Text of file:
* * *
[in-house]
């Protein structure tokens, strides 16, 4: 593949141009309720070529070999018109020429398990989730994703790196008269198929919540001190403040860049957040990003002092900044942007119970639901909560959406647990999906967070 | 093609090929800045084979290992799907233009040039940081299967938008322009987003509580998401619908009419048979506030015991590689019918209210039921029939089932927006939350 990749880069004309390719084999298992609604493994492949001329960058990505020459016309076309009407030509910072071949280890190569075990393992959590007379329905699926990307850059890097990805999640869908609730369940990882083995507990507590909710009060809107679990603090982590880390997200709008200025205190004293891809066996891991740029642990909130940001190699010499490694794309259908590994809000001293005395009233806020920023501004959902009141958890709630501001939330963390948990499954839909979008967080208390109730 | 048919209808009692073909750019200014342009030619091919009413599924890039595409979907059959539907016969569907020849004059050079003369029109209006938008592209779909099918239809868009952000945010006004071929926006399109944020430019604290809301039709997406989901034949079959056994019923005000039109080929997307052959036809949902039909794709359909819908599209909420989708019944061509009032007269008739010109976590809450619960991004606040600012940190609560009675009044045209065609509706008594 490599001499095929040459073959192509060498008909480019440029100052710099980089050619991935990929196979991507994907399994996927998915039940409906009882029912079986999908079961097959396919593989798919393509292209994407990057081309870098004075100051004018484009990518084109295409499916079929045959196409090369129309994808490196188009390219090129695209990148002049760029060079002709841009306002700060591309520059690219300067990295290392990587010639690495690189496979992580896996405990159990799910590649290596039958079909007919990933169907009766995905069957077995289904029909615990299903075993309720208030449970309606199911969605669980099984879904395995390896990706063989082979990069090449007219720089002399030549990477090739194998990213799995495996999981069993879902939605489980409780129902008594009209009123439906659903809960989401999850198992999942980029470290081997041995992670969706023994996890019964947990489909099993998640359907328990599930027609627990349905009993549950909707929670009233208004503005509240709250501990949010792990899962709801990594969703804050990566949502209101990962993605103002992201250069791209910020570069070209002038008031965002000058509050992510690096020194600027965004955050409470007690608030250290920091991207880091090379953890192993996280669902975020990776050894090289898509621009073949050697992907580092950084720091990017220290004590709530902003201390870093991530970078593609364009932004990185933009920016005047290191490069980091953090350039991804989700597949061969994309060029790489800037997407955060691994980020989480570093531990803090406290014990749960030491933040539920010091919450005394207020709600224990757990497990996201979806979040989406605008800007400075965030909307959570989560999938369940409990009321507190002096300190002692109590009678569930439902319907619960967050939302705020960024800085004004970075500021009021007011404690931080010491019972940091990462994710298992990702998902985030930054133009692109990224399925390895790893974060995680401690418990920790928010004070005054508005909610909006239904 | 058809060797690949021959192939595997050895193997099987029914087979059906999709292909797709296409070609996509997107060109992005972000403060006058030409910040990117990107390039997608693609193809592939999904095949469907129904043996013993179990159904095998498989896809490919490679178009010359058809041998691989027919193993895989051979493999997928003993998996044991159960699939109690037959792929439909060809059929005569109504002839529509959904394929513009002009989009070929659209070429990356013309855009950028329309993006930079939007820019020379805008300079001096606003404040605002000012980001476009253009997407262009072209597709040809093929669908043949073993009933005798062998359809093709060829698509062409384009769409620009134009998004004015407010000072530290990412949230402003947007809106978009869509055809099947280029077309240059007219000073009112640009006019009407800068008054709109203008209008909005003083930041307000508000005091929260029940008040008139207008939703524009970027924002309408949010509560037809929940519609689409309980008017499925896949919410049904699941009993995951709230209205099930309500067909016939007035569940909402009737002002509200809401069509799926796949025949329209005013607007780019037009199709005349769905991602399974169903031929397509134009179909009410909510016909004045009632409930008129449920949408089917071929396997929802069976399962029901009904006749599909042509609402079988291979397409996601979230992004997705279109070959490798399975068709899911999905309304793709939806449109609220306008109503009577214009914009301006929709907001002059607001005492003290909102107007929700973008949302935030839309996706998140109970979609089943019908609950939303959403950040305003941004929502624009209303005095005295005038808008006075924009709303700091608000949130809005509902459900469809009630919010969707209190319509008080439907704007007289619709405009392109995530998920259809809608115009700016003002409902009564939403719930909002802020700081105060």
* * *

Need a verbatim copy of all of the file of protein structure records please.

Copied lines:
[in-house]
């Protein structure tokens, strides 16, 4: 593949141009309720070529070999018109020429398990989730994703790196008269198929919540001190403040860049957040990003002092900044942007119970639901909560959406647990999906967070 | 093609090929800045084979290992799907233009040039940081299967938008322009987003509580998401619908009419048979506030015991590689019918209210039921029939089932927006939350 990749880069004309390719084999298992609604493994492949001329960058990505020459016309076309009407030509910072071949280890190569075990393992959590007379329905699926990307850059890097990805999640869908609730369940990882083995507990507590909710009060809107679990603090982590880390997200709008200025205190004293891809066996891991740029642990909130940001190699010499490694794309259908590994809000001293005395009233806020920023501004959902009141958890709630501001939330963390948990499954839909979008967080208390109730 | 048919209808009692073909750019200014342009030619091919009413599924890039595409979907059959539907016969569907020849004059050079003369029109209006938008592209779909099918239809868009952000945010006004071929926006399109944020430019604290809301039709997406989901034949079959056994019923005000039109080929997307052959036809949902039909794709359909819908599209909420989708019944061509009032007269008739010109976590809450619960991004606040600012940190609560009675009044045209065609509706008594 490599001499095929040459073959192509060498008909480019440029100052710099980089050619991935990929196979991507994907399994996927998915039940409906009882029912079986999908079961097959396919593989798919393509292209994407990057081309870098004075100051004018484009990518084109295409499916079929045959196409090369129309994808490196188009390219090129695209990148002049760029060079002709841009306002700060591309520059690219300067990295290392990587010639690495690189496979992580896996405990159990799910590649290596039958079909007919990933169907009766995905069957077995289904029909615990299903075993309720208030449970309606199911969605669980099984879904395995390896990706063989082979990069090449007219720089002399030549990477090739194998990213799995495996999981069993879902939605489980409780129902008594009209009123439906659903809960989401999850198992999942980029470290081997041995992670969706023994996890019964947990489909099993998640359907328990599930027609627990349905009993549950909707929670009233208004503005509240709250501990949010792990899962709801990594969703804050990566949502209101990962993605103002992201250069791209910020570069070209002038008031965002000058509050992510690096020194600027965004955050409470007690608030250290920091991207880091090379953890192993996280669902975020990776050894090289898509621009073949050697992907580092950084720091990017220290004590709530902003201390870093991530970078593609364009932004990185933009920016005047290191490069980091953090350039991804989700597949061969994309060029790489800037997407955060691994980020989480570093531990803090406290014990749960030491933040539920010091919450005394207020709600224990757990497990996201979806979040989406605008800007400075965030909307959570989560999938369940409990009321507190002096300190002692109590009678569930439902319907619960967050939302705020960024800085004004970075500021009021007011404690931080010491019972940091990462994710298992990702998902985030930054133009692109990224399925390895790893974060995680401690418990920790928010004070005054508005909610909006239904 | 058809060797690949021959192939595997050895193997099987029914087979059906999709292909797709296409070609996509997107060109992005972000403060006058030409910040990117990107390039997608693609193809592939999904095949469907129904043996013993179990159904095998498989896809490919490679178009010359058809041998691989027919193993895989051979493999997928003993998996044991159960699939109690037959792929439909060809059929005569109504002839529509959904394929513009002009989009070929659209070429990356013309855009950028329309993006930079939007820019020379805008300079001096606003404040605002000012980001476009253009997407262009072209597709040809093929669908043949073993009933005798062998359809093709060829698509062409384009769409620009134009998004004015407010000072530290990412949230402003947007809106978009869509055809099947280029077309240059007219000073009112640009006019009407800068008054709109203008209008909005003083930041307000508000005091929260029940008040008139207008939703524009970027924002309408949010509560037809929940519609689409309980008017499925896949919410049904699941009993995951709230209205099930309500067909016939007035569940909402009737002002509200809401069509799926796949025949329209005013607007780019037009199709005349769905991602399974169903031929397509134009179909009410909510016909004045009632409930008129449920949408089917071929396997929802069976399962029901009904006749599909042509609402079988291979397409996601979230992004997705279109070959490798399975068709899911999905309304793709939806449109609220306008109503009577214009914009301006929709907001002059607001005492003290909102107007929700973008949302935030839309996706998140109970979609089943019908609950939303959403950040305003941004929502624009209303005095005295005038808008006075924009709303700091608000949130809005509902459900469809009630919010969707209190319509008080439907704007007289619709405009392109995530998920259809809608115009700016003002409902009564939403719930909002802020700081105060």